Moment of devastation Greg Alexander learns of Bob Fulton's demise while watching live television.
This is the heartbreaking moment former rugby league star Greg Alexander learned of Bob Fulton's tragic death on live television.
Bob Fulton, a rugby league legend, has died at the age of 73 following a lengthy battle with cancer.
When his death was confirmed on Sunday afternoon, tributes began pouring in for the footy legend.
Ray Hadley, a close friend and veteran broadcaster, was stunned by the news, which he delivered live on the air.
“Today is a very sad day for the Fulton family and for rugby league as a whole,” Hadley said. “I've announced some heartbreaking news on the radio, but this may be the most heartbreaking. I'm going to miss him; he was a wonderful man and the most devoted friend I've ever known. He will be terribly missed.”
Hadley's colleagues on 2GB's Continuous Call team — where Fulton previously worked — were also devastated.
“It is with a heavy heart that we announce the passing of our dear friend, the immortal Bob Fulton,” they wrote on Twitter.
Dave Morrow, a member of the Continuous Call team, fought back tears as he spoke about his great mate.
“I'm speechless because he's been a significant part of my life since I arrived in Sydney in 1980 as a broadcaster,” Morrow said.
“Geez, there are some players whose careers are owed to him. It's as if a dagger has been inserted into the heart.”
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Greg Alexander, a former Penrith player turned commentator, was on air for Fox League when presenter Hannah Hollis informed viewers of Fulton's death.
Alexander appeared visibly shaken by the news, having only recently spoken with the football legend.
Alexander exclaimed, "My God." “I spoke with Bozo only a couple of weeks ago. I live on the north shore's northern beaches and... yeah... I pulled into Woollies and spent about a half-hour chatting with Bozo.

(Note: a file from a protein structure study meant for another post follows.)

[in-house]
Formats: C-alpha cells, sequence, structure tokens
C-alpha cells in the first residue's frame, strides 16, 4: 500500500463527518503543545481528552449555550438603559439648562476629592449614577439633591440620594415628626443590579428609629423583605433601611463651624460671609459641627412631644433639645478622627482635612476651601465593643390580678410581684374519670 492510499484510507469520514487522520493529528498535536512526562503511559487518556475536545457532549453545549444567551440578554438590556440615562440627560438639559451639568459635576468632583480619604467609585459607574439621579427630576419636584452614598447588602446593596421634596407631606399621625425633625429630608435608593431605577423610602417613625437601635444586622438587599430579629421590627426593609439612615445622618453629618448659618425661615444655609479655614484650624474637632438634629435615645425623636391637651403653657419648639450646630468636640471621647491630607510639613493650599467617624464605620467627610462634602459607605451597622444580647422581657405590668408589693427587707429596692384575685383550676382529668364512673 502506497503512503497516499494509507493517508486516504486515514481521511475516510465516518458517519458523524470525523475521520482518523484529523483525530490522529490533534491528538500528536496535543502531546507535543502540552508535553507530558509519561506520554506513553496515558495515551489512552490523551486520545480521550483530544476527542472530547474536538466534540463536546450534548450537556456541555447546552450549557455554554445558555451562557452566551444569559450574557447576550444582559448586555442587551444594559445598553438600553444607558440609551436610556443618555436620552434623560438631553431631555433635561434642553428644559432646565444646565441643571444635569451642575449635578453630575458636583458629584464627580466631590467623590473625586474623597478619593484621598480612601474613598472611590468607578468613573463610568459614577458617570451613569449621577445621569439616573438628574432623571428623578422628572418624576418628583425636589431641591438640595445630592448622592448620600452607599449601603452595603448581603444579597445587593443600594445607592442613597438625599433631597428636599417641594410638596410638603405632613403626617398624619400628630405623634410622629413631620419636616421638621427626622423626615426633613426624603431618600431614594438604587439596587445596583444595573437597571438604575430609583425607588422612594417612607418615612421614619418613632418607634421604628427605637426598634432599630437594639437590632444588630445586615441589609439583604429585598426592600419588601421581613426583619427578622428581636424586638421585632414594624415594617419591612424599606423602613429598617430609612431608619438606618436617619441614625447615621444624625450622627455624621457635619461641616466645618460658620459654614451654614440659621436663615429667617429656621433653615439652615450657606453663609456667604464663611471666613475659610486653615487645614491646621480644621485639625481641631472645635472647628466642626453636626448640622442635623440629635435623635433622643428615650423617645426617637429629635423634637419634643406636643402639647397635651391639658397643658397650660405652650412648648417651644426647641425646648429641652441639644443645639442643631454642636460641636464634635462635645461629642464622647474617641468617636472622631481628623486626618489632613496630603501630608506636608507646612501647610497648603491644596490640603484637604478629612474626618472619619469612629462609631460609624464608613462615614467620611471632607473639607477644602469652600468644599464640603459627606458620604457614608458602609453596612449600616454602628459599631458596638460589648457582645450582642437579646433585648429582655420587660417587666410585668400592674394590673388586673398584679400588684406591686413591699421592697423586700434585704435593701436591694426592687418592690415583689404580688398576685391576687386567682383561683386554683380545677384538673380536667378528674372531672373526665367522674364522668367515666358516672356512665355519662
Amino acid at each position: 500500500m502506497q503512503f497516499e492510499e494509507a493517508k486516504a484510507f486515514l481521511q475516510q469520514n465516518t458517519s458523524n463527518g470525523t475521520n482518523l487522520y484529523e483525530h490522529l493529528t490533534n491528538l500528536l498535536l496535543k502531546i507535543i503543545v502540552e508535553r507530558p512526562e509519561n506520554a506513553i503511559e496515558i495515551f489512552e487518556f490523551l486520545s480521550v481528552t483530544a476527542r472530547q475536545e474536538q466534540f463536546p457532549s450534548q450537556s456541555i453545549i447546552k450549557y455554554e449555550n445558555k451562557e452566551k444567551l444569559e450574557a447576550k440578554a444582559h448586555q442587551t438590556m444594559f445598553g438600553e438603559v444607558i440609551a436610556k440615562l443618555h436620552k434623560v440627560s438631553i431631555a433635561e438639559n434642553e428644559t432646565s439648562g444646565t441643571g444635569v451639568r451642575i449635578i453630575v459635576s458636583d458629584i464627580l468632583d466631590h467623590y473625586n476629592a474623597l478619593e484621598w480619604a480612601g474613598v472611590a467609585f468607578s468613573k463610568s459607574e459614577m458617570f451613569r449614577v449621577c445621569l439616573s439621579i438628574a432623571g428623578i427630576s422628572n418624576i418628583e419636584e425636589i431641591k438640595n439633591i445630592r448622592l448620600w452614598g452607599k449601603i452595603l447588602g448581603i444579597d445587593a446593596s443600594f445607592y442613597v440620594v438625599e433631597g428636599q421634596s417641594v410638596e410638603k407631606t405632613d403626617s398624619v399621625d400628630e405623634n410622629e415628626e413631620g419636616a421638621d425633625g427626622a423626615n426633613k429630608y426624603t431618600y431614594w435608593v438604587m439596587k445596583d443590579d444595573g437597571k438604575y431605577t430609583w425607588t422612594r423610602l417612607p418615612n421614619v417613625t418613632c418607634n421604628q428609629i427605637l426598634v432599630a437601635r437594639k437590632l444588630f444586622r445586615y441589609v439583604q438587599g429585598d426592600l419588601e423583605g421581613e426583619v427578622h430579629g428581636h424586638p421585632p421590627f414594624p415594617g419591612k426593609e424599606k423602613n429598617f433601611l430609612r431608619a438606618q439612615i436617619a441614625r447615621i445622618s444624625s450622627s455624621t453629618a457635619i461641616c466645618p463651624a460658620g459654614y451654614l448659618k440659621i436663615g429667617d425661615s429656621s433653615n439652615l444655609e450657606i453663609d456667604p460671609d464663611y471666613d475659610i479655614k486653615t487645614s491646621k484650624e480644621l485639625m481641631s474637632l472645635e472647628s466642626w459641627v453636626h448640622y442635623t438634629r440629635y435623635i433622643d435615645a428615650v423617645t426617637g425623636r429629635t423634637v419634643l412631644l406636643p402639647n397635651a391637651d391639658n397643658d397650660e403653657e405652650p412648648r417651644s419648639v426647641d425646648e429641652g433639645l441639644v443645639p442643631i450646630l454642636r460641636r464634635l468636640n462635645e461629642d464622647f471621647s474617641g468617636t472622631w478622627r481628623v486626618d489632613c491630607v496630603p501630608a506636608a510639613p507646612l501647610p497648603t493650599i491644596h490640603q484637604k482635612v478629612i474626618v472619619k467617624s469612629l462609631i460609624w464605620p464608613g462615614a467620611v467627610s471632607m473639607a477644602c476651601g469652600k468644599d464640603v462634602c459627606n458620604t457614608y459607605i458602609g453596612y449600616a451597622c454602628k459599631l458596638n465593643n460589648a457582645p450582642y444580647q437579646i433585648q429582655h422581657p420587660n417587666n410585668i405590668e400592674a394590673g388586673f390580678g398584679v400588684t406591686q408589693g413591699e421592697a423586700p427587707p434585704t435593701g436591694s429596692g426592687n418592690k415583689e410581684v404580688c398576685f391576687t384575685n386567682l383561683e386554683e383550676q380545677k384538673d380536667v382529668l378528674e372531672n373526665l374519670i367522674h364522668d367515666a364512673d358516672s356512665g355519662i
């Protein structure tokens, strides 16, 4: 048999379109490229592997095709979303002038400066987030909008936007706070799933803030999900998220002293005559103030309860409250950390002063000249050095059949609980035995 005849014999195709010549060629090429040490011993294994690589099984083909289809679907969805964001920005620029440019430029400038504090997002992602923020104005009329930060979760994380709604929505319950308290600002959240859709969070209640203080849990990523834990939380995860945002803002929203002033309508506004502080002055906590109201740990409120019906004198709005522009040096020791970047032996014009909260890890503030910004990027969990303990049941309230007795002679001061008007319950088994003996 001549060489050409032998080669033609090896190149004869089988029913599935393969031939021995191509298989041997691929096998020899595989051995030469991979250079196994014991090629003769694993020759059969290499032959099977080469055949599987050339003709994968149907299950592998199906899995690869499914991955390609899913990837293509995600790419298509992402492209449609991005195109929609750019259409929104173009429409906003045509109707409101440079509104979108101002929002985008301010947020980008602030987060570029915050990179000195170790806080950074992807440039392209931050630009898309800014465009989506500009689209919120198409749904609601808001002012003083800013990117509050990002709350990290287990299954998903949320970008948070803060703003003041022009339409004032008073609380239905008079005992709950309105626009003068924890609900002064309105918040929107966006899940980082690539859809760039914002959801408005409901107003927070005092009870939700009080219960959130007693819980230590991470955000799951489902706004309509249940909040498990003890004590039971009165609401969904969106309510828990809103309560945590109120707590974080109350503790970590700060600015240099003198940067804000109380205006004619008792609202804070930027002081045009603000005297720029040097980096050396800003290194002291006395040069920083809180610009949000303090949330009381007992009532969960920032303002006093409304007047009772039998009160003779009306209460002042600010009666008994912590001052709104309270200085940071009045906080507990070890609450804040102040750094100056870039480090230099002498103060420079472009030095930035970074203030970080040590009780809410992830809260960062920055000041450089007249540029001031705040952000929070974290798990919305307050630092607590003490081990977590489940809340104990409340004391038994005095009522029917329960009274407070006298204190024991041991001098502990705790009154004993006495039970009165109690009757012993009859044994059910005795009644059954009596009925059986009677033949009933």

“That is heartbreaking news. “Wow, gee-whiz.”
Alexander's reaction is captured in the video player at the top of this article.
Football fans pay their respects
Numerous individuals took to social media to express their condolences.
“Listening to the guys fighting back tears on @2GB873 @ContinuousCall about Bob Fulton's death is extremely difficult, moving, raw, and incredible radio,” Channel 7 reporter Taylor Auerbach wrote. Bob Fulton, rest in peace.”
John Gibbs, a broadcaster and NRL expert who played and worked with Fulton, told ABC radio that the news was "extremely difficult to take in."
Jamie Soward, a former NRL player, tweeted: "Thoughts and prayers go out to Bob Fulton's family and everyone who knew him." Legendary player, legendary gentleman.”
Steve Hart, a journalist, added: "I'm in complete shock that Bob Fulton is no longer alive!" Unquestionably one of the all-time greats. Bozo, may you rest in peace, and our condolences to your family and friends. Today is a sad day.”
Fulton was unquestionably one of the greats.
Fulton died on Sunday morning surrounded by family and close friends. His wife Anne, daughter Kirsty, and sons Brett and Scott survive him.
Fulton was an outstanding player who was named an Immortal for his on-field accomplishments. He represented Australia in 35 Tests and coached the Kangaroos from 1989 to 1998.
Bozo played over 200 games for Manly and was synonymous with the club, coaching it for over 300 games over two lengthy stints in the 1980s and 1990s.
He won three premierships with Manly and two with Eastern Suburbs in 428 first grade games after making the move across in the late 1970s.
Fulton also made 17 appearances for NSW.
As one of rugby league's godfathers, Fulton developed a reputation as a trusted advisor and confidant to many in the game. He served as an invaluable sounding board for Manly and also assisted the Blues during their State of Origin campaigns.
Fulton holds the uncommon distinction of winning premierships as a player, captain, and coach.